Southeast Asia's classical empire of Angkor moved it's capital over the centuries several times. All of them were placed in the same area, means some kilometers north or east of nowadays Siem Reap in Cambodia. One of these capitals, and it was also the last and the best-known of Angkor's capitals, was Angkor Thom, what means 'big city' or 'big capital'. The famous Bayon was the state temple of Angkor Thom, placed right inmiddle of the four times three kilometers long, square-shaped areal.
Angkor Thom wasn't the first of Angkors capitals on the site. A former capital, Yasodharapura, overlapped the site of Angkor Thom at the northwestern part. Two of the significant buildings from the Yasodharapura era were the former state temples Baphuon and Phimeanakas. The latter was then integrated into the new royal palace.
Angkor didn't end at the city walls of Angkor Thom. On the contrary, it stretched out for many more kilometers in all directions. At it's 'best times' it was populated by a million inhabitants. Considering that, one could call Angkor Thom a 'city in the city', or the royal quarter of Angkor, where the most representative buildings and constructions were concentrated.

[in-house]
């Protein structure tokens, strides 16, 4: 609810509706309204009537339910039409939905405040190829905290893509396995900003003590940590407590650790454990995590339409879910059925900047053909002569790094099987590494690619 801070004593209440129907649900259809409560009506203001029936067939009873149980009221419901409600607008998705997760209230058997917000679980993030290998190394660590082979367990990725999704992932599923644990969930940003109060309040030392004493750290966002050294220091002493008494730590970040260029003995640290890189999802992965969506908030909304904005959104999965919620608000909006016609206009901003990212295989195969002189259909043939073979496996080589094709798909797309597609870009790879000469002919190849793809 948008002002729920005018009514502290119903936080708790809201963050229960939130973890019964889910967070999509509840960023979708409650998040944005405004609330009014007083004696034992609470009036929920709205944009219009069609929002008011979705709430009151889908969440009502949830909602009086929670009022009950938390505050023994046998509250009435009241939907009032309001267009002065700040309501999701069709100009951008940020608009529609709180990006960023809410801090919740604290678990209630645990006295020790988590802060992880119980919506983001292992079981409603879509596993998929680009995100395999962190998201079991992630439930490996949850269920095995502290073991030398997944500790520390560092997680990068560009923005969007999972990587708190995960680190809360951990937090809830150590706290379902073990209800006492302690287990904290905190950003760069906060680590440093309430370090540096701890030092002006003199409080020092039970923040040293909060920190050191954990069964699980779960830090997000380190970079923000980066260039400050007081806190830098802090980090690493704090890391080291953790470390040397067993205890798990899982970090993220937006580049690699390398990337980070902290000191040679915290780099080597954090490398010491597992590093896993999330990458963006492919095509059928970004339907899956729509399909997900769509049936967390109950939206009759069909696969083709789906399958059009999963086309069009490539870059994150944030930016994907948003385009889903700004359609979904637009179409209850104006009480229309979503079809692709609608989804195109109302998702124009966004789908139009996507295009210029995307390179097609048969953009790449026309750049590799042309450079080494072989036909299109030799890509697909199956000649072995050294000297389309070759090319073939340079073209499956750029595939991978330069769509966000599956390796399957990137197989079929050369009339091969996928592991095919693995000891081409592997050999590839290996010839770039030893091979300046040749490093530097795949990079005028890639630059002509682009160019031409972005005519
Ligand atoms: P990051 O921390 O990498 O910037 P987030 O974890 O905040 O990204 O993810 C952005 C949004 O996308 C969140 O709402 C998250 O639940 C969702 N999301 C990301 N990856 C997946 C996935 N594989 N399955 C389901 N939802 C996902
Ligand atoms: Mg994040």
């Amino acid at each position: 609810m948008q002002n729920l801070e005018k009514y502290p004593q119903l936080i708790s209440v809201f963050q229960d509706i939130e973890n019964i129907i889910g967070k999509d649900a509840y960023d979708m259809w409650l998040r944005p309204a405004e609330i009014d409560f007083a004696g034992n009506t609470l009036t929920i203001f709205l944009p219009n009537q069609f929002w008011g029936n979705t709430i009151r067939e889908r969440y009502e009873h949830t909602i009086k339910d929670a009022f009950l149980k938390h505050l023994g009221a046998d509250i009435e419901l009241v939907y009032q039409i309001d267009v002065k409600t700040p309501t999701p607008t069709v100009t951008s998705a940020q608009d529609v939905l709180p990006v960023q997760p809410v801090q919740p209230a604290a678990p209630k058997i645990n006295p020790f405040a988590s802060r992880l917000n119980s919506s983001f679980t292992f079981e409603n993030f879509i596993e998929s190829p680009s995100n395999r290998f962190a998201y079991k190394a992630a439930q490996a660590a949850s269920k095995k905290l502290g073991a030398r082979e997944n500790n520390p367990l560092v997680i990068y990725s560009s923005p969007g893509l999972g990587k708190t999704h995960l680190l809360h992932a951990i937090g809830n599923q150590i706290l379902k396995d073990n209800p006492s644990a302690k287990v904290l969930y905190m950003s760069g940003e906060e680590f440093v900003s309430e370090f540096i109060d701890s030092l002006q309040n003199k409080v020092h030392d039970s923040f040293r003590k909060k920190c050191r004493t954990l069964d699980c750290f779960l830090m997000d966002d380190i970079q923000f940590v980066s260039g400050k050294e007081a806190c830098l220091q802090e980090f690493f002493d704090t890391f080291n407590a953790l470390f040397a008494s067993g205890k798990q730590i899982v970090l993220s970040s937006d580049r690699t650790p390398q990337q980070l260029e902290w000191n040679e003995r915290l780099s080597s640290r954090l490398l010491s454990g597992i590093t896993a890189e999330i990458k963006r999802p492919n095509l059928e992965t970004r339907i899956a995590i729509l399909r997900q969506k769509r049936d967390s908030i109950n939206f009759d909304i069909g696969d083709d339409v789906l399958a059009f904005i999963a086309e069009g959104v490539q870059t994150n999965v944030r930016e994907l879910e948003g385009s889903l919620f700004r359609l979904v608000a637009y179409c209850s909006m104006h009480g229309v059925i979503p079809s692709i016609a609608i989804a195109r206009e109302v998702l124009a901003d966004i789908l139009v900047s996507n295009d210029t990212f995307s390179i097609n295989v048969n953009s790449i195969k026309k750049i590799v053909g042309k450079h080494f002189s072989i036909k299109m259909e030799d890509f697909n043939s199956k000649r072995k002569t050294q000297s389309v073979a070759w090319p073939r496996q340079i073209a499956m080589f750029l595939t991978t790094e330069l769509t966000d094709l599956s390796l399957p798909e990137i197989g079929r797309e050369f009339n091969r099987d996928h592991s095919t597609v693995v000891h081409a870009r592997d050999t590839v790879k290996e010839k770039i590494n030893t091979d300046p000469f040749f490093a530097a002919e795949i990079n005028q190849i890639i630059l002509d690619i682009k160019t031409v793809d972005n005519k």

By the way: in the epic computer game 'Civilization IV', Angkor Thom appears as a city of the Khmer empire (and Angkor Wat as one of the world wonders).
Visiting Angkor Archaeological Park is not cheap. When I was here for the first time in 2006, a three-day ticket cost me 65 US$. Meanwhile (10/2015) it's down to 40 US$. But that's just the beginning. One has to pay for transport (by distance much more expensive than anywhere else in the whole country), accommodation and food at least. Siem Reap is meanwhile a very expensive place. Real estate prices went up rocketlike and the tenants have to let the visitors pay the price for it and the high rents. A large tourist industry offers many things for the consumers, and many scums happen here. Siem Reap, respectively the circle who owns it, got rich very fast by all the tourists.
According to estimations there is an annual income of 150 million US$ made by the park's entrance fees alone. It's sad to see how little of the money comes back to the site. In the last nine years I see practically no improvement in the infrastructure. All what has been done in the meantime was done by foreign organizations. The Apsara authority who administers the park and the Sokha Group who cashes the ticket fees did obviously the least they could for the site.